Advice Wanted for Book Writing/Publishing

  • #1
BillTre
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I have been interested in writing a book for a while and recently got to talk with a book agent to get some understanding of how publishing might work for me in my specific case. This has caused me to rethink some things.

The book I want to write is about what it means to biology if you approach living things as autopoietic chemical systems. As conceived now, it would include many color line diagrams. There are lots of cool implications that have not yet been well explored in a coordinated way. It relates nicely to origin of life issues and has metaphysical implications (natural units and their meaning on an evolutionary context).

The agent had several things to say:
  1. My style is kind of curt, academic, and technical. I'm not too surprised, especially since they wanted big summarizes in few words. Kind of forces curtness. And academic is what I have written before.
  2. I have a lot of color line diagrams I have made. This would increase cost and limit the places that it could be published.
    Unlikely for traditional print (non-academic presses).
    Won't work for certain kindle formats.
    Won't work for audio books if the pictures are important for comprehension.
    These are financial considerations of publishers. They want as much money as they can get.
  3. #1 and #2 would make it not commercially viable for large publication runs of print books.
  4. Publishers don't like publishing things if you have already put them on a website.
    This affects my plan to make a website and post book related stuff as I am writing it to "build a platform" for publicizing the book when it is done. Basically build an e-mail list to for publicizing the book. Publishers do like a big platform.
Since I consider the color diagrams I have made important to conveying the meaning I want to keep them. I think of this as somewhat like an extended slide talk.

My primary consideration is to get these ideas out in an easily understood manner (thus pictures) that non-specialists or popular readers could understand. This may make it more like a biology textbook (lots of color pictures). Making money would be nice, but it is a kind of niche subject, so that is not really an expectation.
Wide distribution would be helpful in getting eyeballs on the books to better disperse the ideas.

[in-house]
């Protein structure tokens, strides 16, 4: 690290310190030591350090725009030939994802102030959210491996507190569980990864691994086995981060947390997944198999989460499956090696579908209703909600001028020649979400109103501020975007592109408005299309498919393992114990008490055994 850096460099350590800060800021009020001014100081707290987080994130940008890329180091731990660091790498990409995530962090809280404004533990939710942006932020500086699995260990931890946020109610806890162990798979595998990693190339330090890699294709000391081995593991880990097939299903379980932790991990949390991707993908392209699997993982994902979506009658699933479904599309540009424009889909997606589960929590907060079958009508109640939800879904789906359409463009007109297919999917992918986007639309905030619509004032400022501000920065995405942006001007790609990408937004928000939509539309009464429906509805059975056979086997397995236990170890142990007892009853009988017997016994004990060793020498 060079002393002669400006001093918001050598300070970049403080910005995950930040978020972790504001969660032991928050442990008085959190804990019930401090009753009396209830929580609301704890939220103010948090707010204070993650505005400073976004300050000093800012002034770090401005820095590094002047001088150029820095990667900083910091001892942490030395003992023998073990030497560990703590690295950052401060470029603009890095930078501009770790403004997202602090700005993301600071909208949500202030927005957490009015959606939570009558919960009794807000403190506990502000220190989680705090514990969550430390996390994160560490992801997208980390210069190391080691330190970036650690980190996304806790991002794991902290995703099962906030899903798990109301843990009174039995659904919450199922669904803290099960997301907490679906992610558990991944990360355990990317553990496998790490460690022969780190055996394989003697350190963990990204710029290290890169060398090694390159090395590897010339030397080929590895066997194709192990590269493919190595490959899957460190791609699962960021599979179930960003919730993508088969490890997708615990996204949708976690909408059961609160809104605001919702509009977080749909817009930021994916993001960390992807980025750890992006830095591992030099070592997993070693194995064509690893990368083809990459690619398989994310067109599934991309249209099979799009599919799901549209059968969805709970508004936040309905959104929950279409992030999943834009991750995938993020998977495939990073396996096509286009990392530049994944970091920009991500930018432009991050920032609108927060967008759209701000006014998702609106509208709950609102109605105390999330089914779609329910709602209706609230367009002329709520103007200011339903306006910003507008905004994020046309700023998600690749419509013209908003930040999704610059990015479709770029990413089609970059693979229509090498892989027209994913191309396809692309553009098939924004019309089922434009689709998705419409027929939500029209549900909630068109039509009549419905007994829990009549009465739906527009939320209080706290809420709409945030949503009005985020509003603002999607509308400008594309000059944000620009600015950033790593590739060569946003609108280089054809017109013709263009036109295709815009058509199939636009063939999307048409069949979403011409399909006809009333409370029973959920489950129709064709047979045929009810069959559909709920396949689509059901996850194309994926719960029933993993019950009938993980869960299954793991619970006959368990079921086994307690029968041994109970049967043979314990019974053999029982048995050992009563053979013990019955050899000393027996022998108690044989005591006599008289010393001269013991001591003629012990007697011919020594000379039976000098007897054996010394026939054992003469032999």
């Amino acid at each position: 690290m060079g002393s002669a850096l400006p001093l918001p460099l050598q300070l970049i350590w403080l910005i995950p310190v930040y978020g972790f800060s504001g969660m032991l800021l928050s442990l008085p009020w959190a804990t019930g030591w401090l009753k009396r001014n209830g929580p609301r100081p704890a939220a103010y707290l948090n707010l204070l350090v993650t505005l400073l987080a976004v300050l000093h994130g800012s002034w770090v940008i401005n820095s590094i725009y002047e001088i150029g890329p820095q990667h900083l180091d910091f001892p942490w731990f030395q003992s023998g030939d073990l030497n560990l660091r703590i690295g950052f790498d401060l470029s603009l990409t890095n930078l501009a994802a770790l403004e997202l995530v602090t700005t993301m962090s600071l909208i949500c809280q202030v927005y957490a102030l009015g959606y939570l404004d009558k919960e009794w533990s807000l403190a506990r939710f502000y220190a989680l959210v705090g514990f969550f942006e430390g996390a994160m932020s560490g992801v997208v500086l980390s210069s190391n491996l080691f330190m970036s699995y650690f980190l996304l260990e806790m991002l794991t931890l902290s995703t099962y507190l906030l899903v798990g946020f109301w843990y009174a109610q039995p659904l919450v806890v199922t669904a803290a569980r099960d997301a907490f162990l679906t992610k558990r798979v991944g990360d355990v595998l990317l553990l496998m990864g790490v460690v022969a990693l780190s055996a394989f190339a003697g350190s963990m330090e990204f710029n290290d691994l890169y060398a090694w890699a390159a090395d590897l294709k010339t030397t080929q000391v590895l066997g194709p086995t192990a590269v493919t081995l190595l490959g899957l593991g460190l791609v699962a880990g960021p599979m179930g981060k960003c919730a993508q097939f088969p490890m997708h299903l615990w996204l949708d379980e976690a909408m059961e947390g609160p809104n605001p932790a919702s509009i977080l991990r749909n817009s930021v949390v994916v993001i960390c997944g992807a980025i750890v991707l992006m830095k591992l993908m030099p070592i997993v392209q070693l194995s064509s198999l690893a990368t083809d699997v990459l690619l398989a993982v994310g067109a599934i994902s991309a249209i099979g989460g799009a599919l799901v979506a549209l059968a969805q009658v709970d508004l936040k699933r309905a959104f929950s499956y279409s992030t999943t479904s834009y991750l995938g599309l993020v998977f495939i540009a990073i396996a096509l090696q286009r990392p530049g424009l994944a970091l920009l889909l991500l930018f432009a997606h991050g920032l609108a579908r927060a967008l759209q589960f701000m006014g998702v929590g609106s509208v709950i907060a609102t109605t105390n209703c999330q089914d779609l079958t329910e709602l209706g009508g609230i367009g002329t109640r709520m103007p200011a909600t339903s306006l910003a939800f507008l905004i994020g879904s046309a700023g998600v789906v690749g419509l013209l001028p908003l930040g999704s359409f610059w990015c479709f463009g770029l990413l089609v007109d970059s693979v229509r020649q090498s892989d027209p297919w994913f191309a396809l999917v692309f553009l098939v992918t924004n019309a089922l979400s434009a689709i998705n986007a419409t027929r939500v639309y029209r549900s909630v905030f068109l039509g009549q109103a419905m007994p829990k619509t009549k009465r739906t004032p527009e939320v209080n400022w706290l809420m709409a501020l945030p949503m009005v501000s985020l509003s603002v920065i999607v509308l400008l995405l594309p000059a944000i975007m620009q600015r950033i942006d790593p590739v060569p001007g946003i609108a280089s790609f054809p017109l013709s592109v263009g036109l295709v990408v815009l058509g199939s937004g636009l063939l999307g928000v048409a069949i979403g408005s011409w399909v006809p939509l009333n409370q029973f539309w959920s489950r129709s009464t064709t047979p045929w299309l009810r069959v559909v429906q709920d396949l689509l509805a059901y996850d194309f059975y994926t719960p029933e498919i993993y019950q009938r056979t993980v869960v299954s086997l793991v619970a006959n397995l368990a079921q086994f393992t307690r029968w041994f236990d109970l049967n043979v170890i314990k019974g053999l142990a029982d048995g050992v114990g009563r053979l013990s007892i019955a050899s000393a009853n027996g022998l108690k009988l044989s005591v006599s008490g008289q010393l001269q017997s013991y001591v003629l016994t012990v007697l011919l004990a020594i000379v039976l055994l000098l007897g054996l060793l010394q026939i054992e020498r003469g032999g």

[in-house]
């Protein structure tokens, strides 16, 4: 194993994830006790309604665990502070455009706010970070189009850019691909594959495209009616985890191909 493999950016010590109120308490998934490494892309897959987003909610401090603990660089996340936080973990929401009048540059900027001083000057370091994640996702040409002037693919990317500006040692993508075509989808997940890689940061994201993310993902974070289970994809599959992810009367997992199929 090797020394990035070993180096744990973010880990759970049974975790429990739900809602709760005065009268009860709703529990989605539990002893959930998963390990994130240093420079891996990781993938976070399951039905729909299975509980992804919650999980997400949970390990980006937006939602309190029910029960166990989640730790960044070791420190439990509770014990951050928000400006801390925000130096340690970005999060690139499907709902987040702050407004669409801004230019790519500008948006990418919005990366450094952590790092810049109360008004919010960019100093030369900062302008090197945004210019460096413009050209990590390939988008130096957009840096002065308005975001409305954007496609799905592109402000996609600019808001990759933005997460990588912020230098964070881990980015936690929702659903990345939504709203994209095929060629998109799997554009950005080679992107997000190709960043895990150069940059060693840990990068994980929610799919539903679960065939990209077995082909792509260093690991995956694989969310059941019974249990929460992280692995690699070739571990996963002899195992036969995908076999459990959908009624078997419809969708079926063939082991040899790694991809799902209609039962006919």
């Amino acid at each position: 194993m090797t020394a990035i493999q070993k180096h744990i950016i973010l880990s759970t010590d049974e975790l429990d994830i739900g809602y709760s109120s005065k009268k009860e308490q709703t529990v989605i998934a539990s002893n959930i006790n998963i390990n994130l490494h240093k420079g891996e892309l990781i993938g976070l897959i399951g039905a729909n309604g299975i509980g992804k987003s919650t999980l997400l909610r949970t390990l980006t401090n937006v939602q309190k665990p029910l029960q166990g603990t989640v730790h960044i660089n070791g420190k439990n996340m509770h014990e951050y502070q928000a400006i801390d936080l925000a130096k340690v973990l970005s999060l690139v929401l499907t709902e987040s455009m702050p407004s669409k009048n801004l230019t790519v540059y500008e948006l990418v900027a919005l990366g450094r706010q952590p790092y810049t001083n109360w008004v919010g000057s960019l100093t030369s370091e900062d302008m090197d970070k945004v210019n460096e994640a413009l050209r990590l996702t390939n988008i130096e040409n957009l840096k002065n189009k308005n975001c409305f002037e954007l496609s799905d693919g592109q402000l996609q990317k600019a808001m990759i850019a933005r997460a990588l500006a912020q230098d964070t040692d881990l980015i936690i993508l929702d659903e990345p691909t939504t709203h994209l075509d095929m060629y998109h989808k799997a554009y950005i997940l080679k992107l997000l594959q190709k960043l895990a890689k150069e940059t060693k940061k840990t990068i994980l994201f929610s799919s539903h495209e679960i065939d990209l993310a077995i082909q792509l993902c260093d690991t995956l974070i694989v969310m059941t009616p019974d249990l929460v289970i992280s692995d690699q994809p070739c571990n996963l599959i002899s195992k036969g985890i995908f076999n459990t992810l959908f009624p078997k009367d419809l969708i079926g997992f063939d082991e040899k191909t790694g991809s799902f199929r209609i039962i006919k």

The agent mentioned academic publishers (often no agent needed) as a possible alternative. Apparently some of they have both specialized publications (like monographs on insect development) and publications for wider audiences. I don't know much about these yet.

Self-publishing some kind of E-book might be the best way to go (some self-publishing can also do print books). There are a lot of formats, some don't do color diagrams and I'm not sure small screens would do well with all my diagrams.
Perhaps a pdf, it should do fine on a big screen (and I could include links too👍).
Squeezing big pictures onto too small screens seems problematic to me.
 
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  • #2
BillTre said:
I have been interested in writing a book for a while and recently got to talk with a book agent to get some understanding of how publishing might work for me in my specific case. This has caused me to rethink some things.

The book I want to write is about what it means to biology if you approach living things as autopoietic chemical systems. As conceived now, it would include many color line diagrams. There are lots of cool implications that have not yet been well explored in a coordinated way. It relates nicely to origin of life issues and has metaphysical implications (natural units and their meaning on an evolutionary context).

The agent had several things to say:
  1. My style is kind of curt, academic, and technical. I'm not too surprised, especially since they wanted big summarizes in few words. Kind of forces curtness. And academic is what I have written before.
  2. I have a lot of color line diagrams I have made. This would increase cost and limit the places that it could be published.
    Unlikely for traditional print (non-academic presses).
    Won't work for certain kindle formats.
    Won't work for audio books if the pictures are important for comprehension.
    These are financial considerations of publishers. They want as much money as they can get.
  3. #1 and #2 would make it not commercially viable for large publication runs of print books.
  4. Publishers don't like publishing things if you have already put them on a website.
    This affects my plan to make a website and post book related stuff as I am writing it to "build a platform" for publicizing the book when it is done. Basically build an e-mail list to for publicizing the book. Publishers do like a big platform.
Since I consider the color diagrams I have made important to conveying the meaning I want to keep them. I think of this as somewhat like an extended slide talk.

My primary consideration is to get these ideas out in an easily understood manner (thus pictures) that non-specialists or popular readers could understand. This may make it more like a biology textbook (lots of color pictures). Making money would be nice, but it is a kind of niche subject, so that is not really an expectation.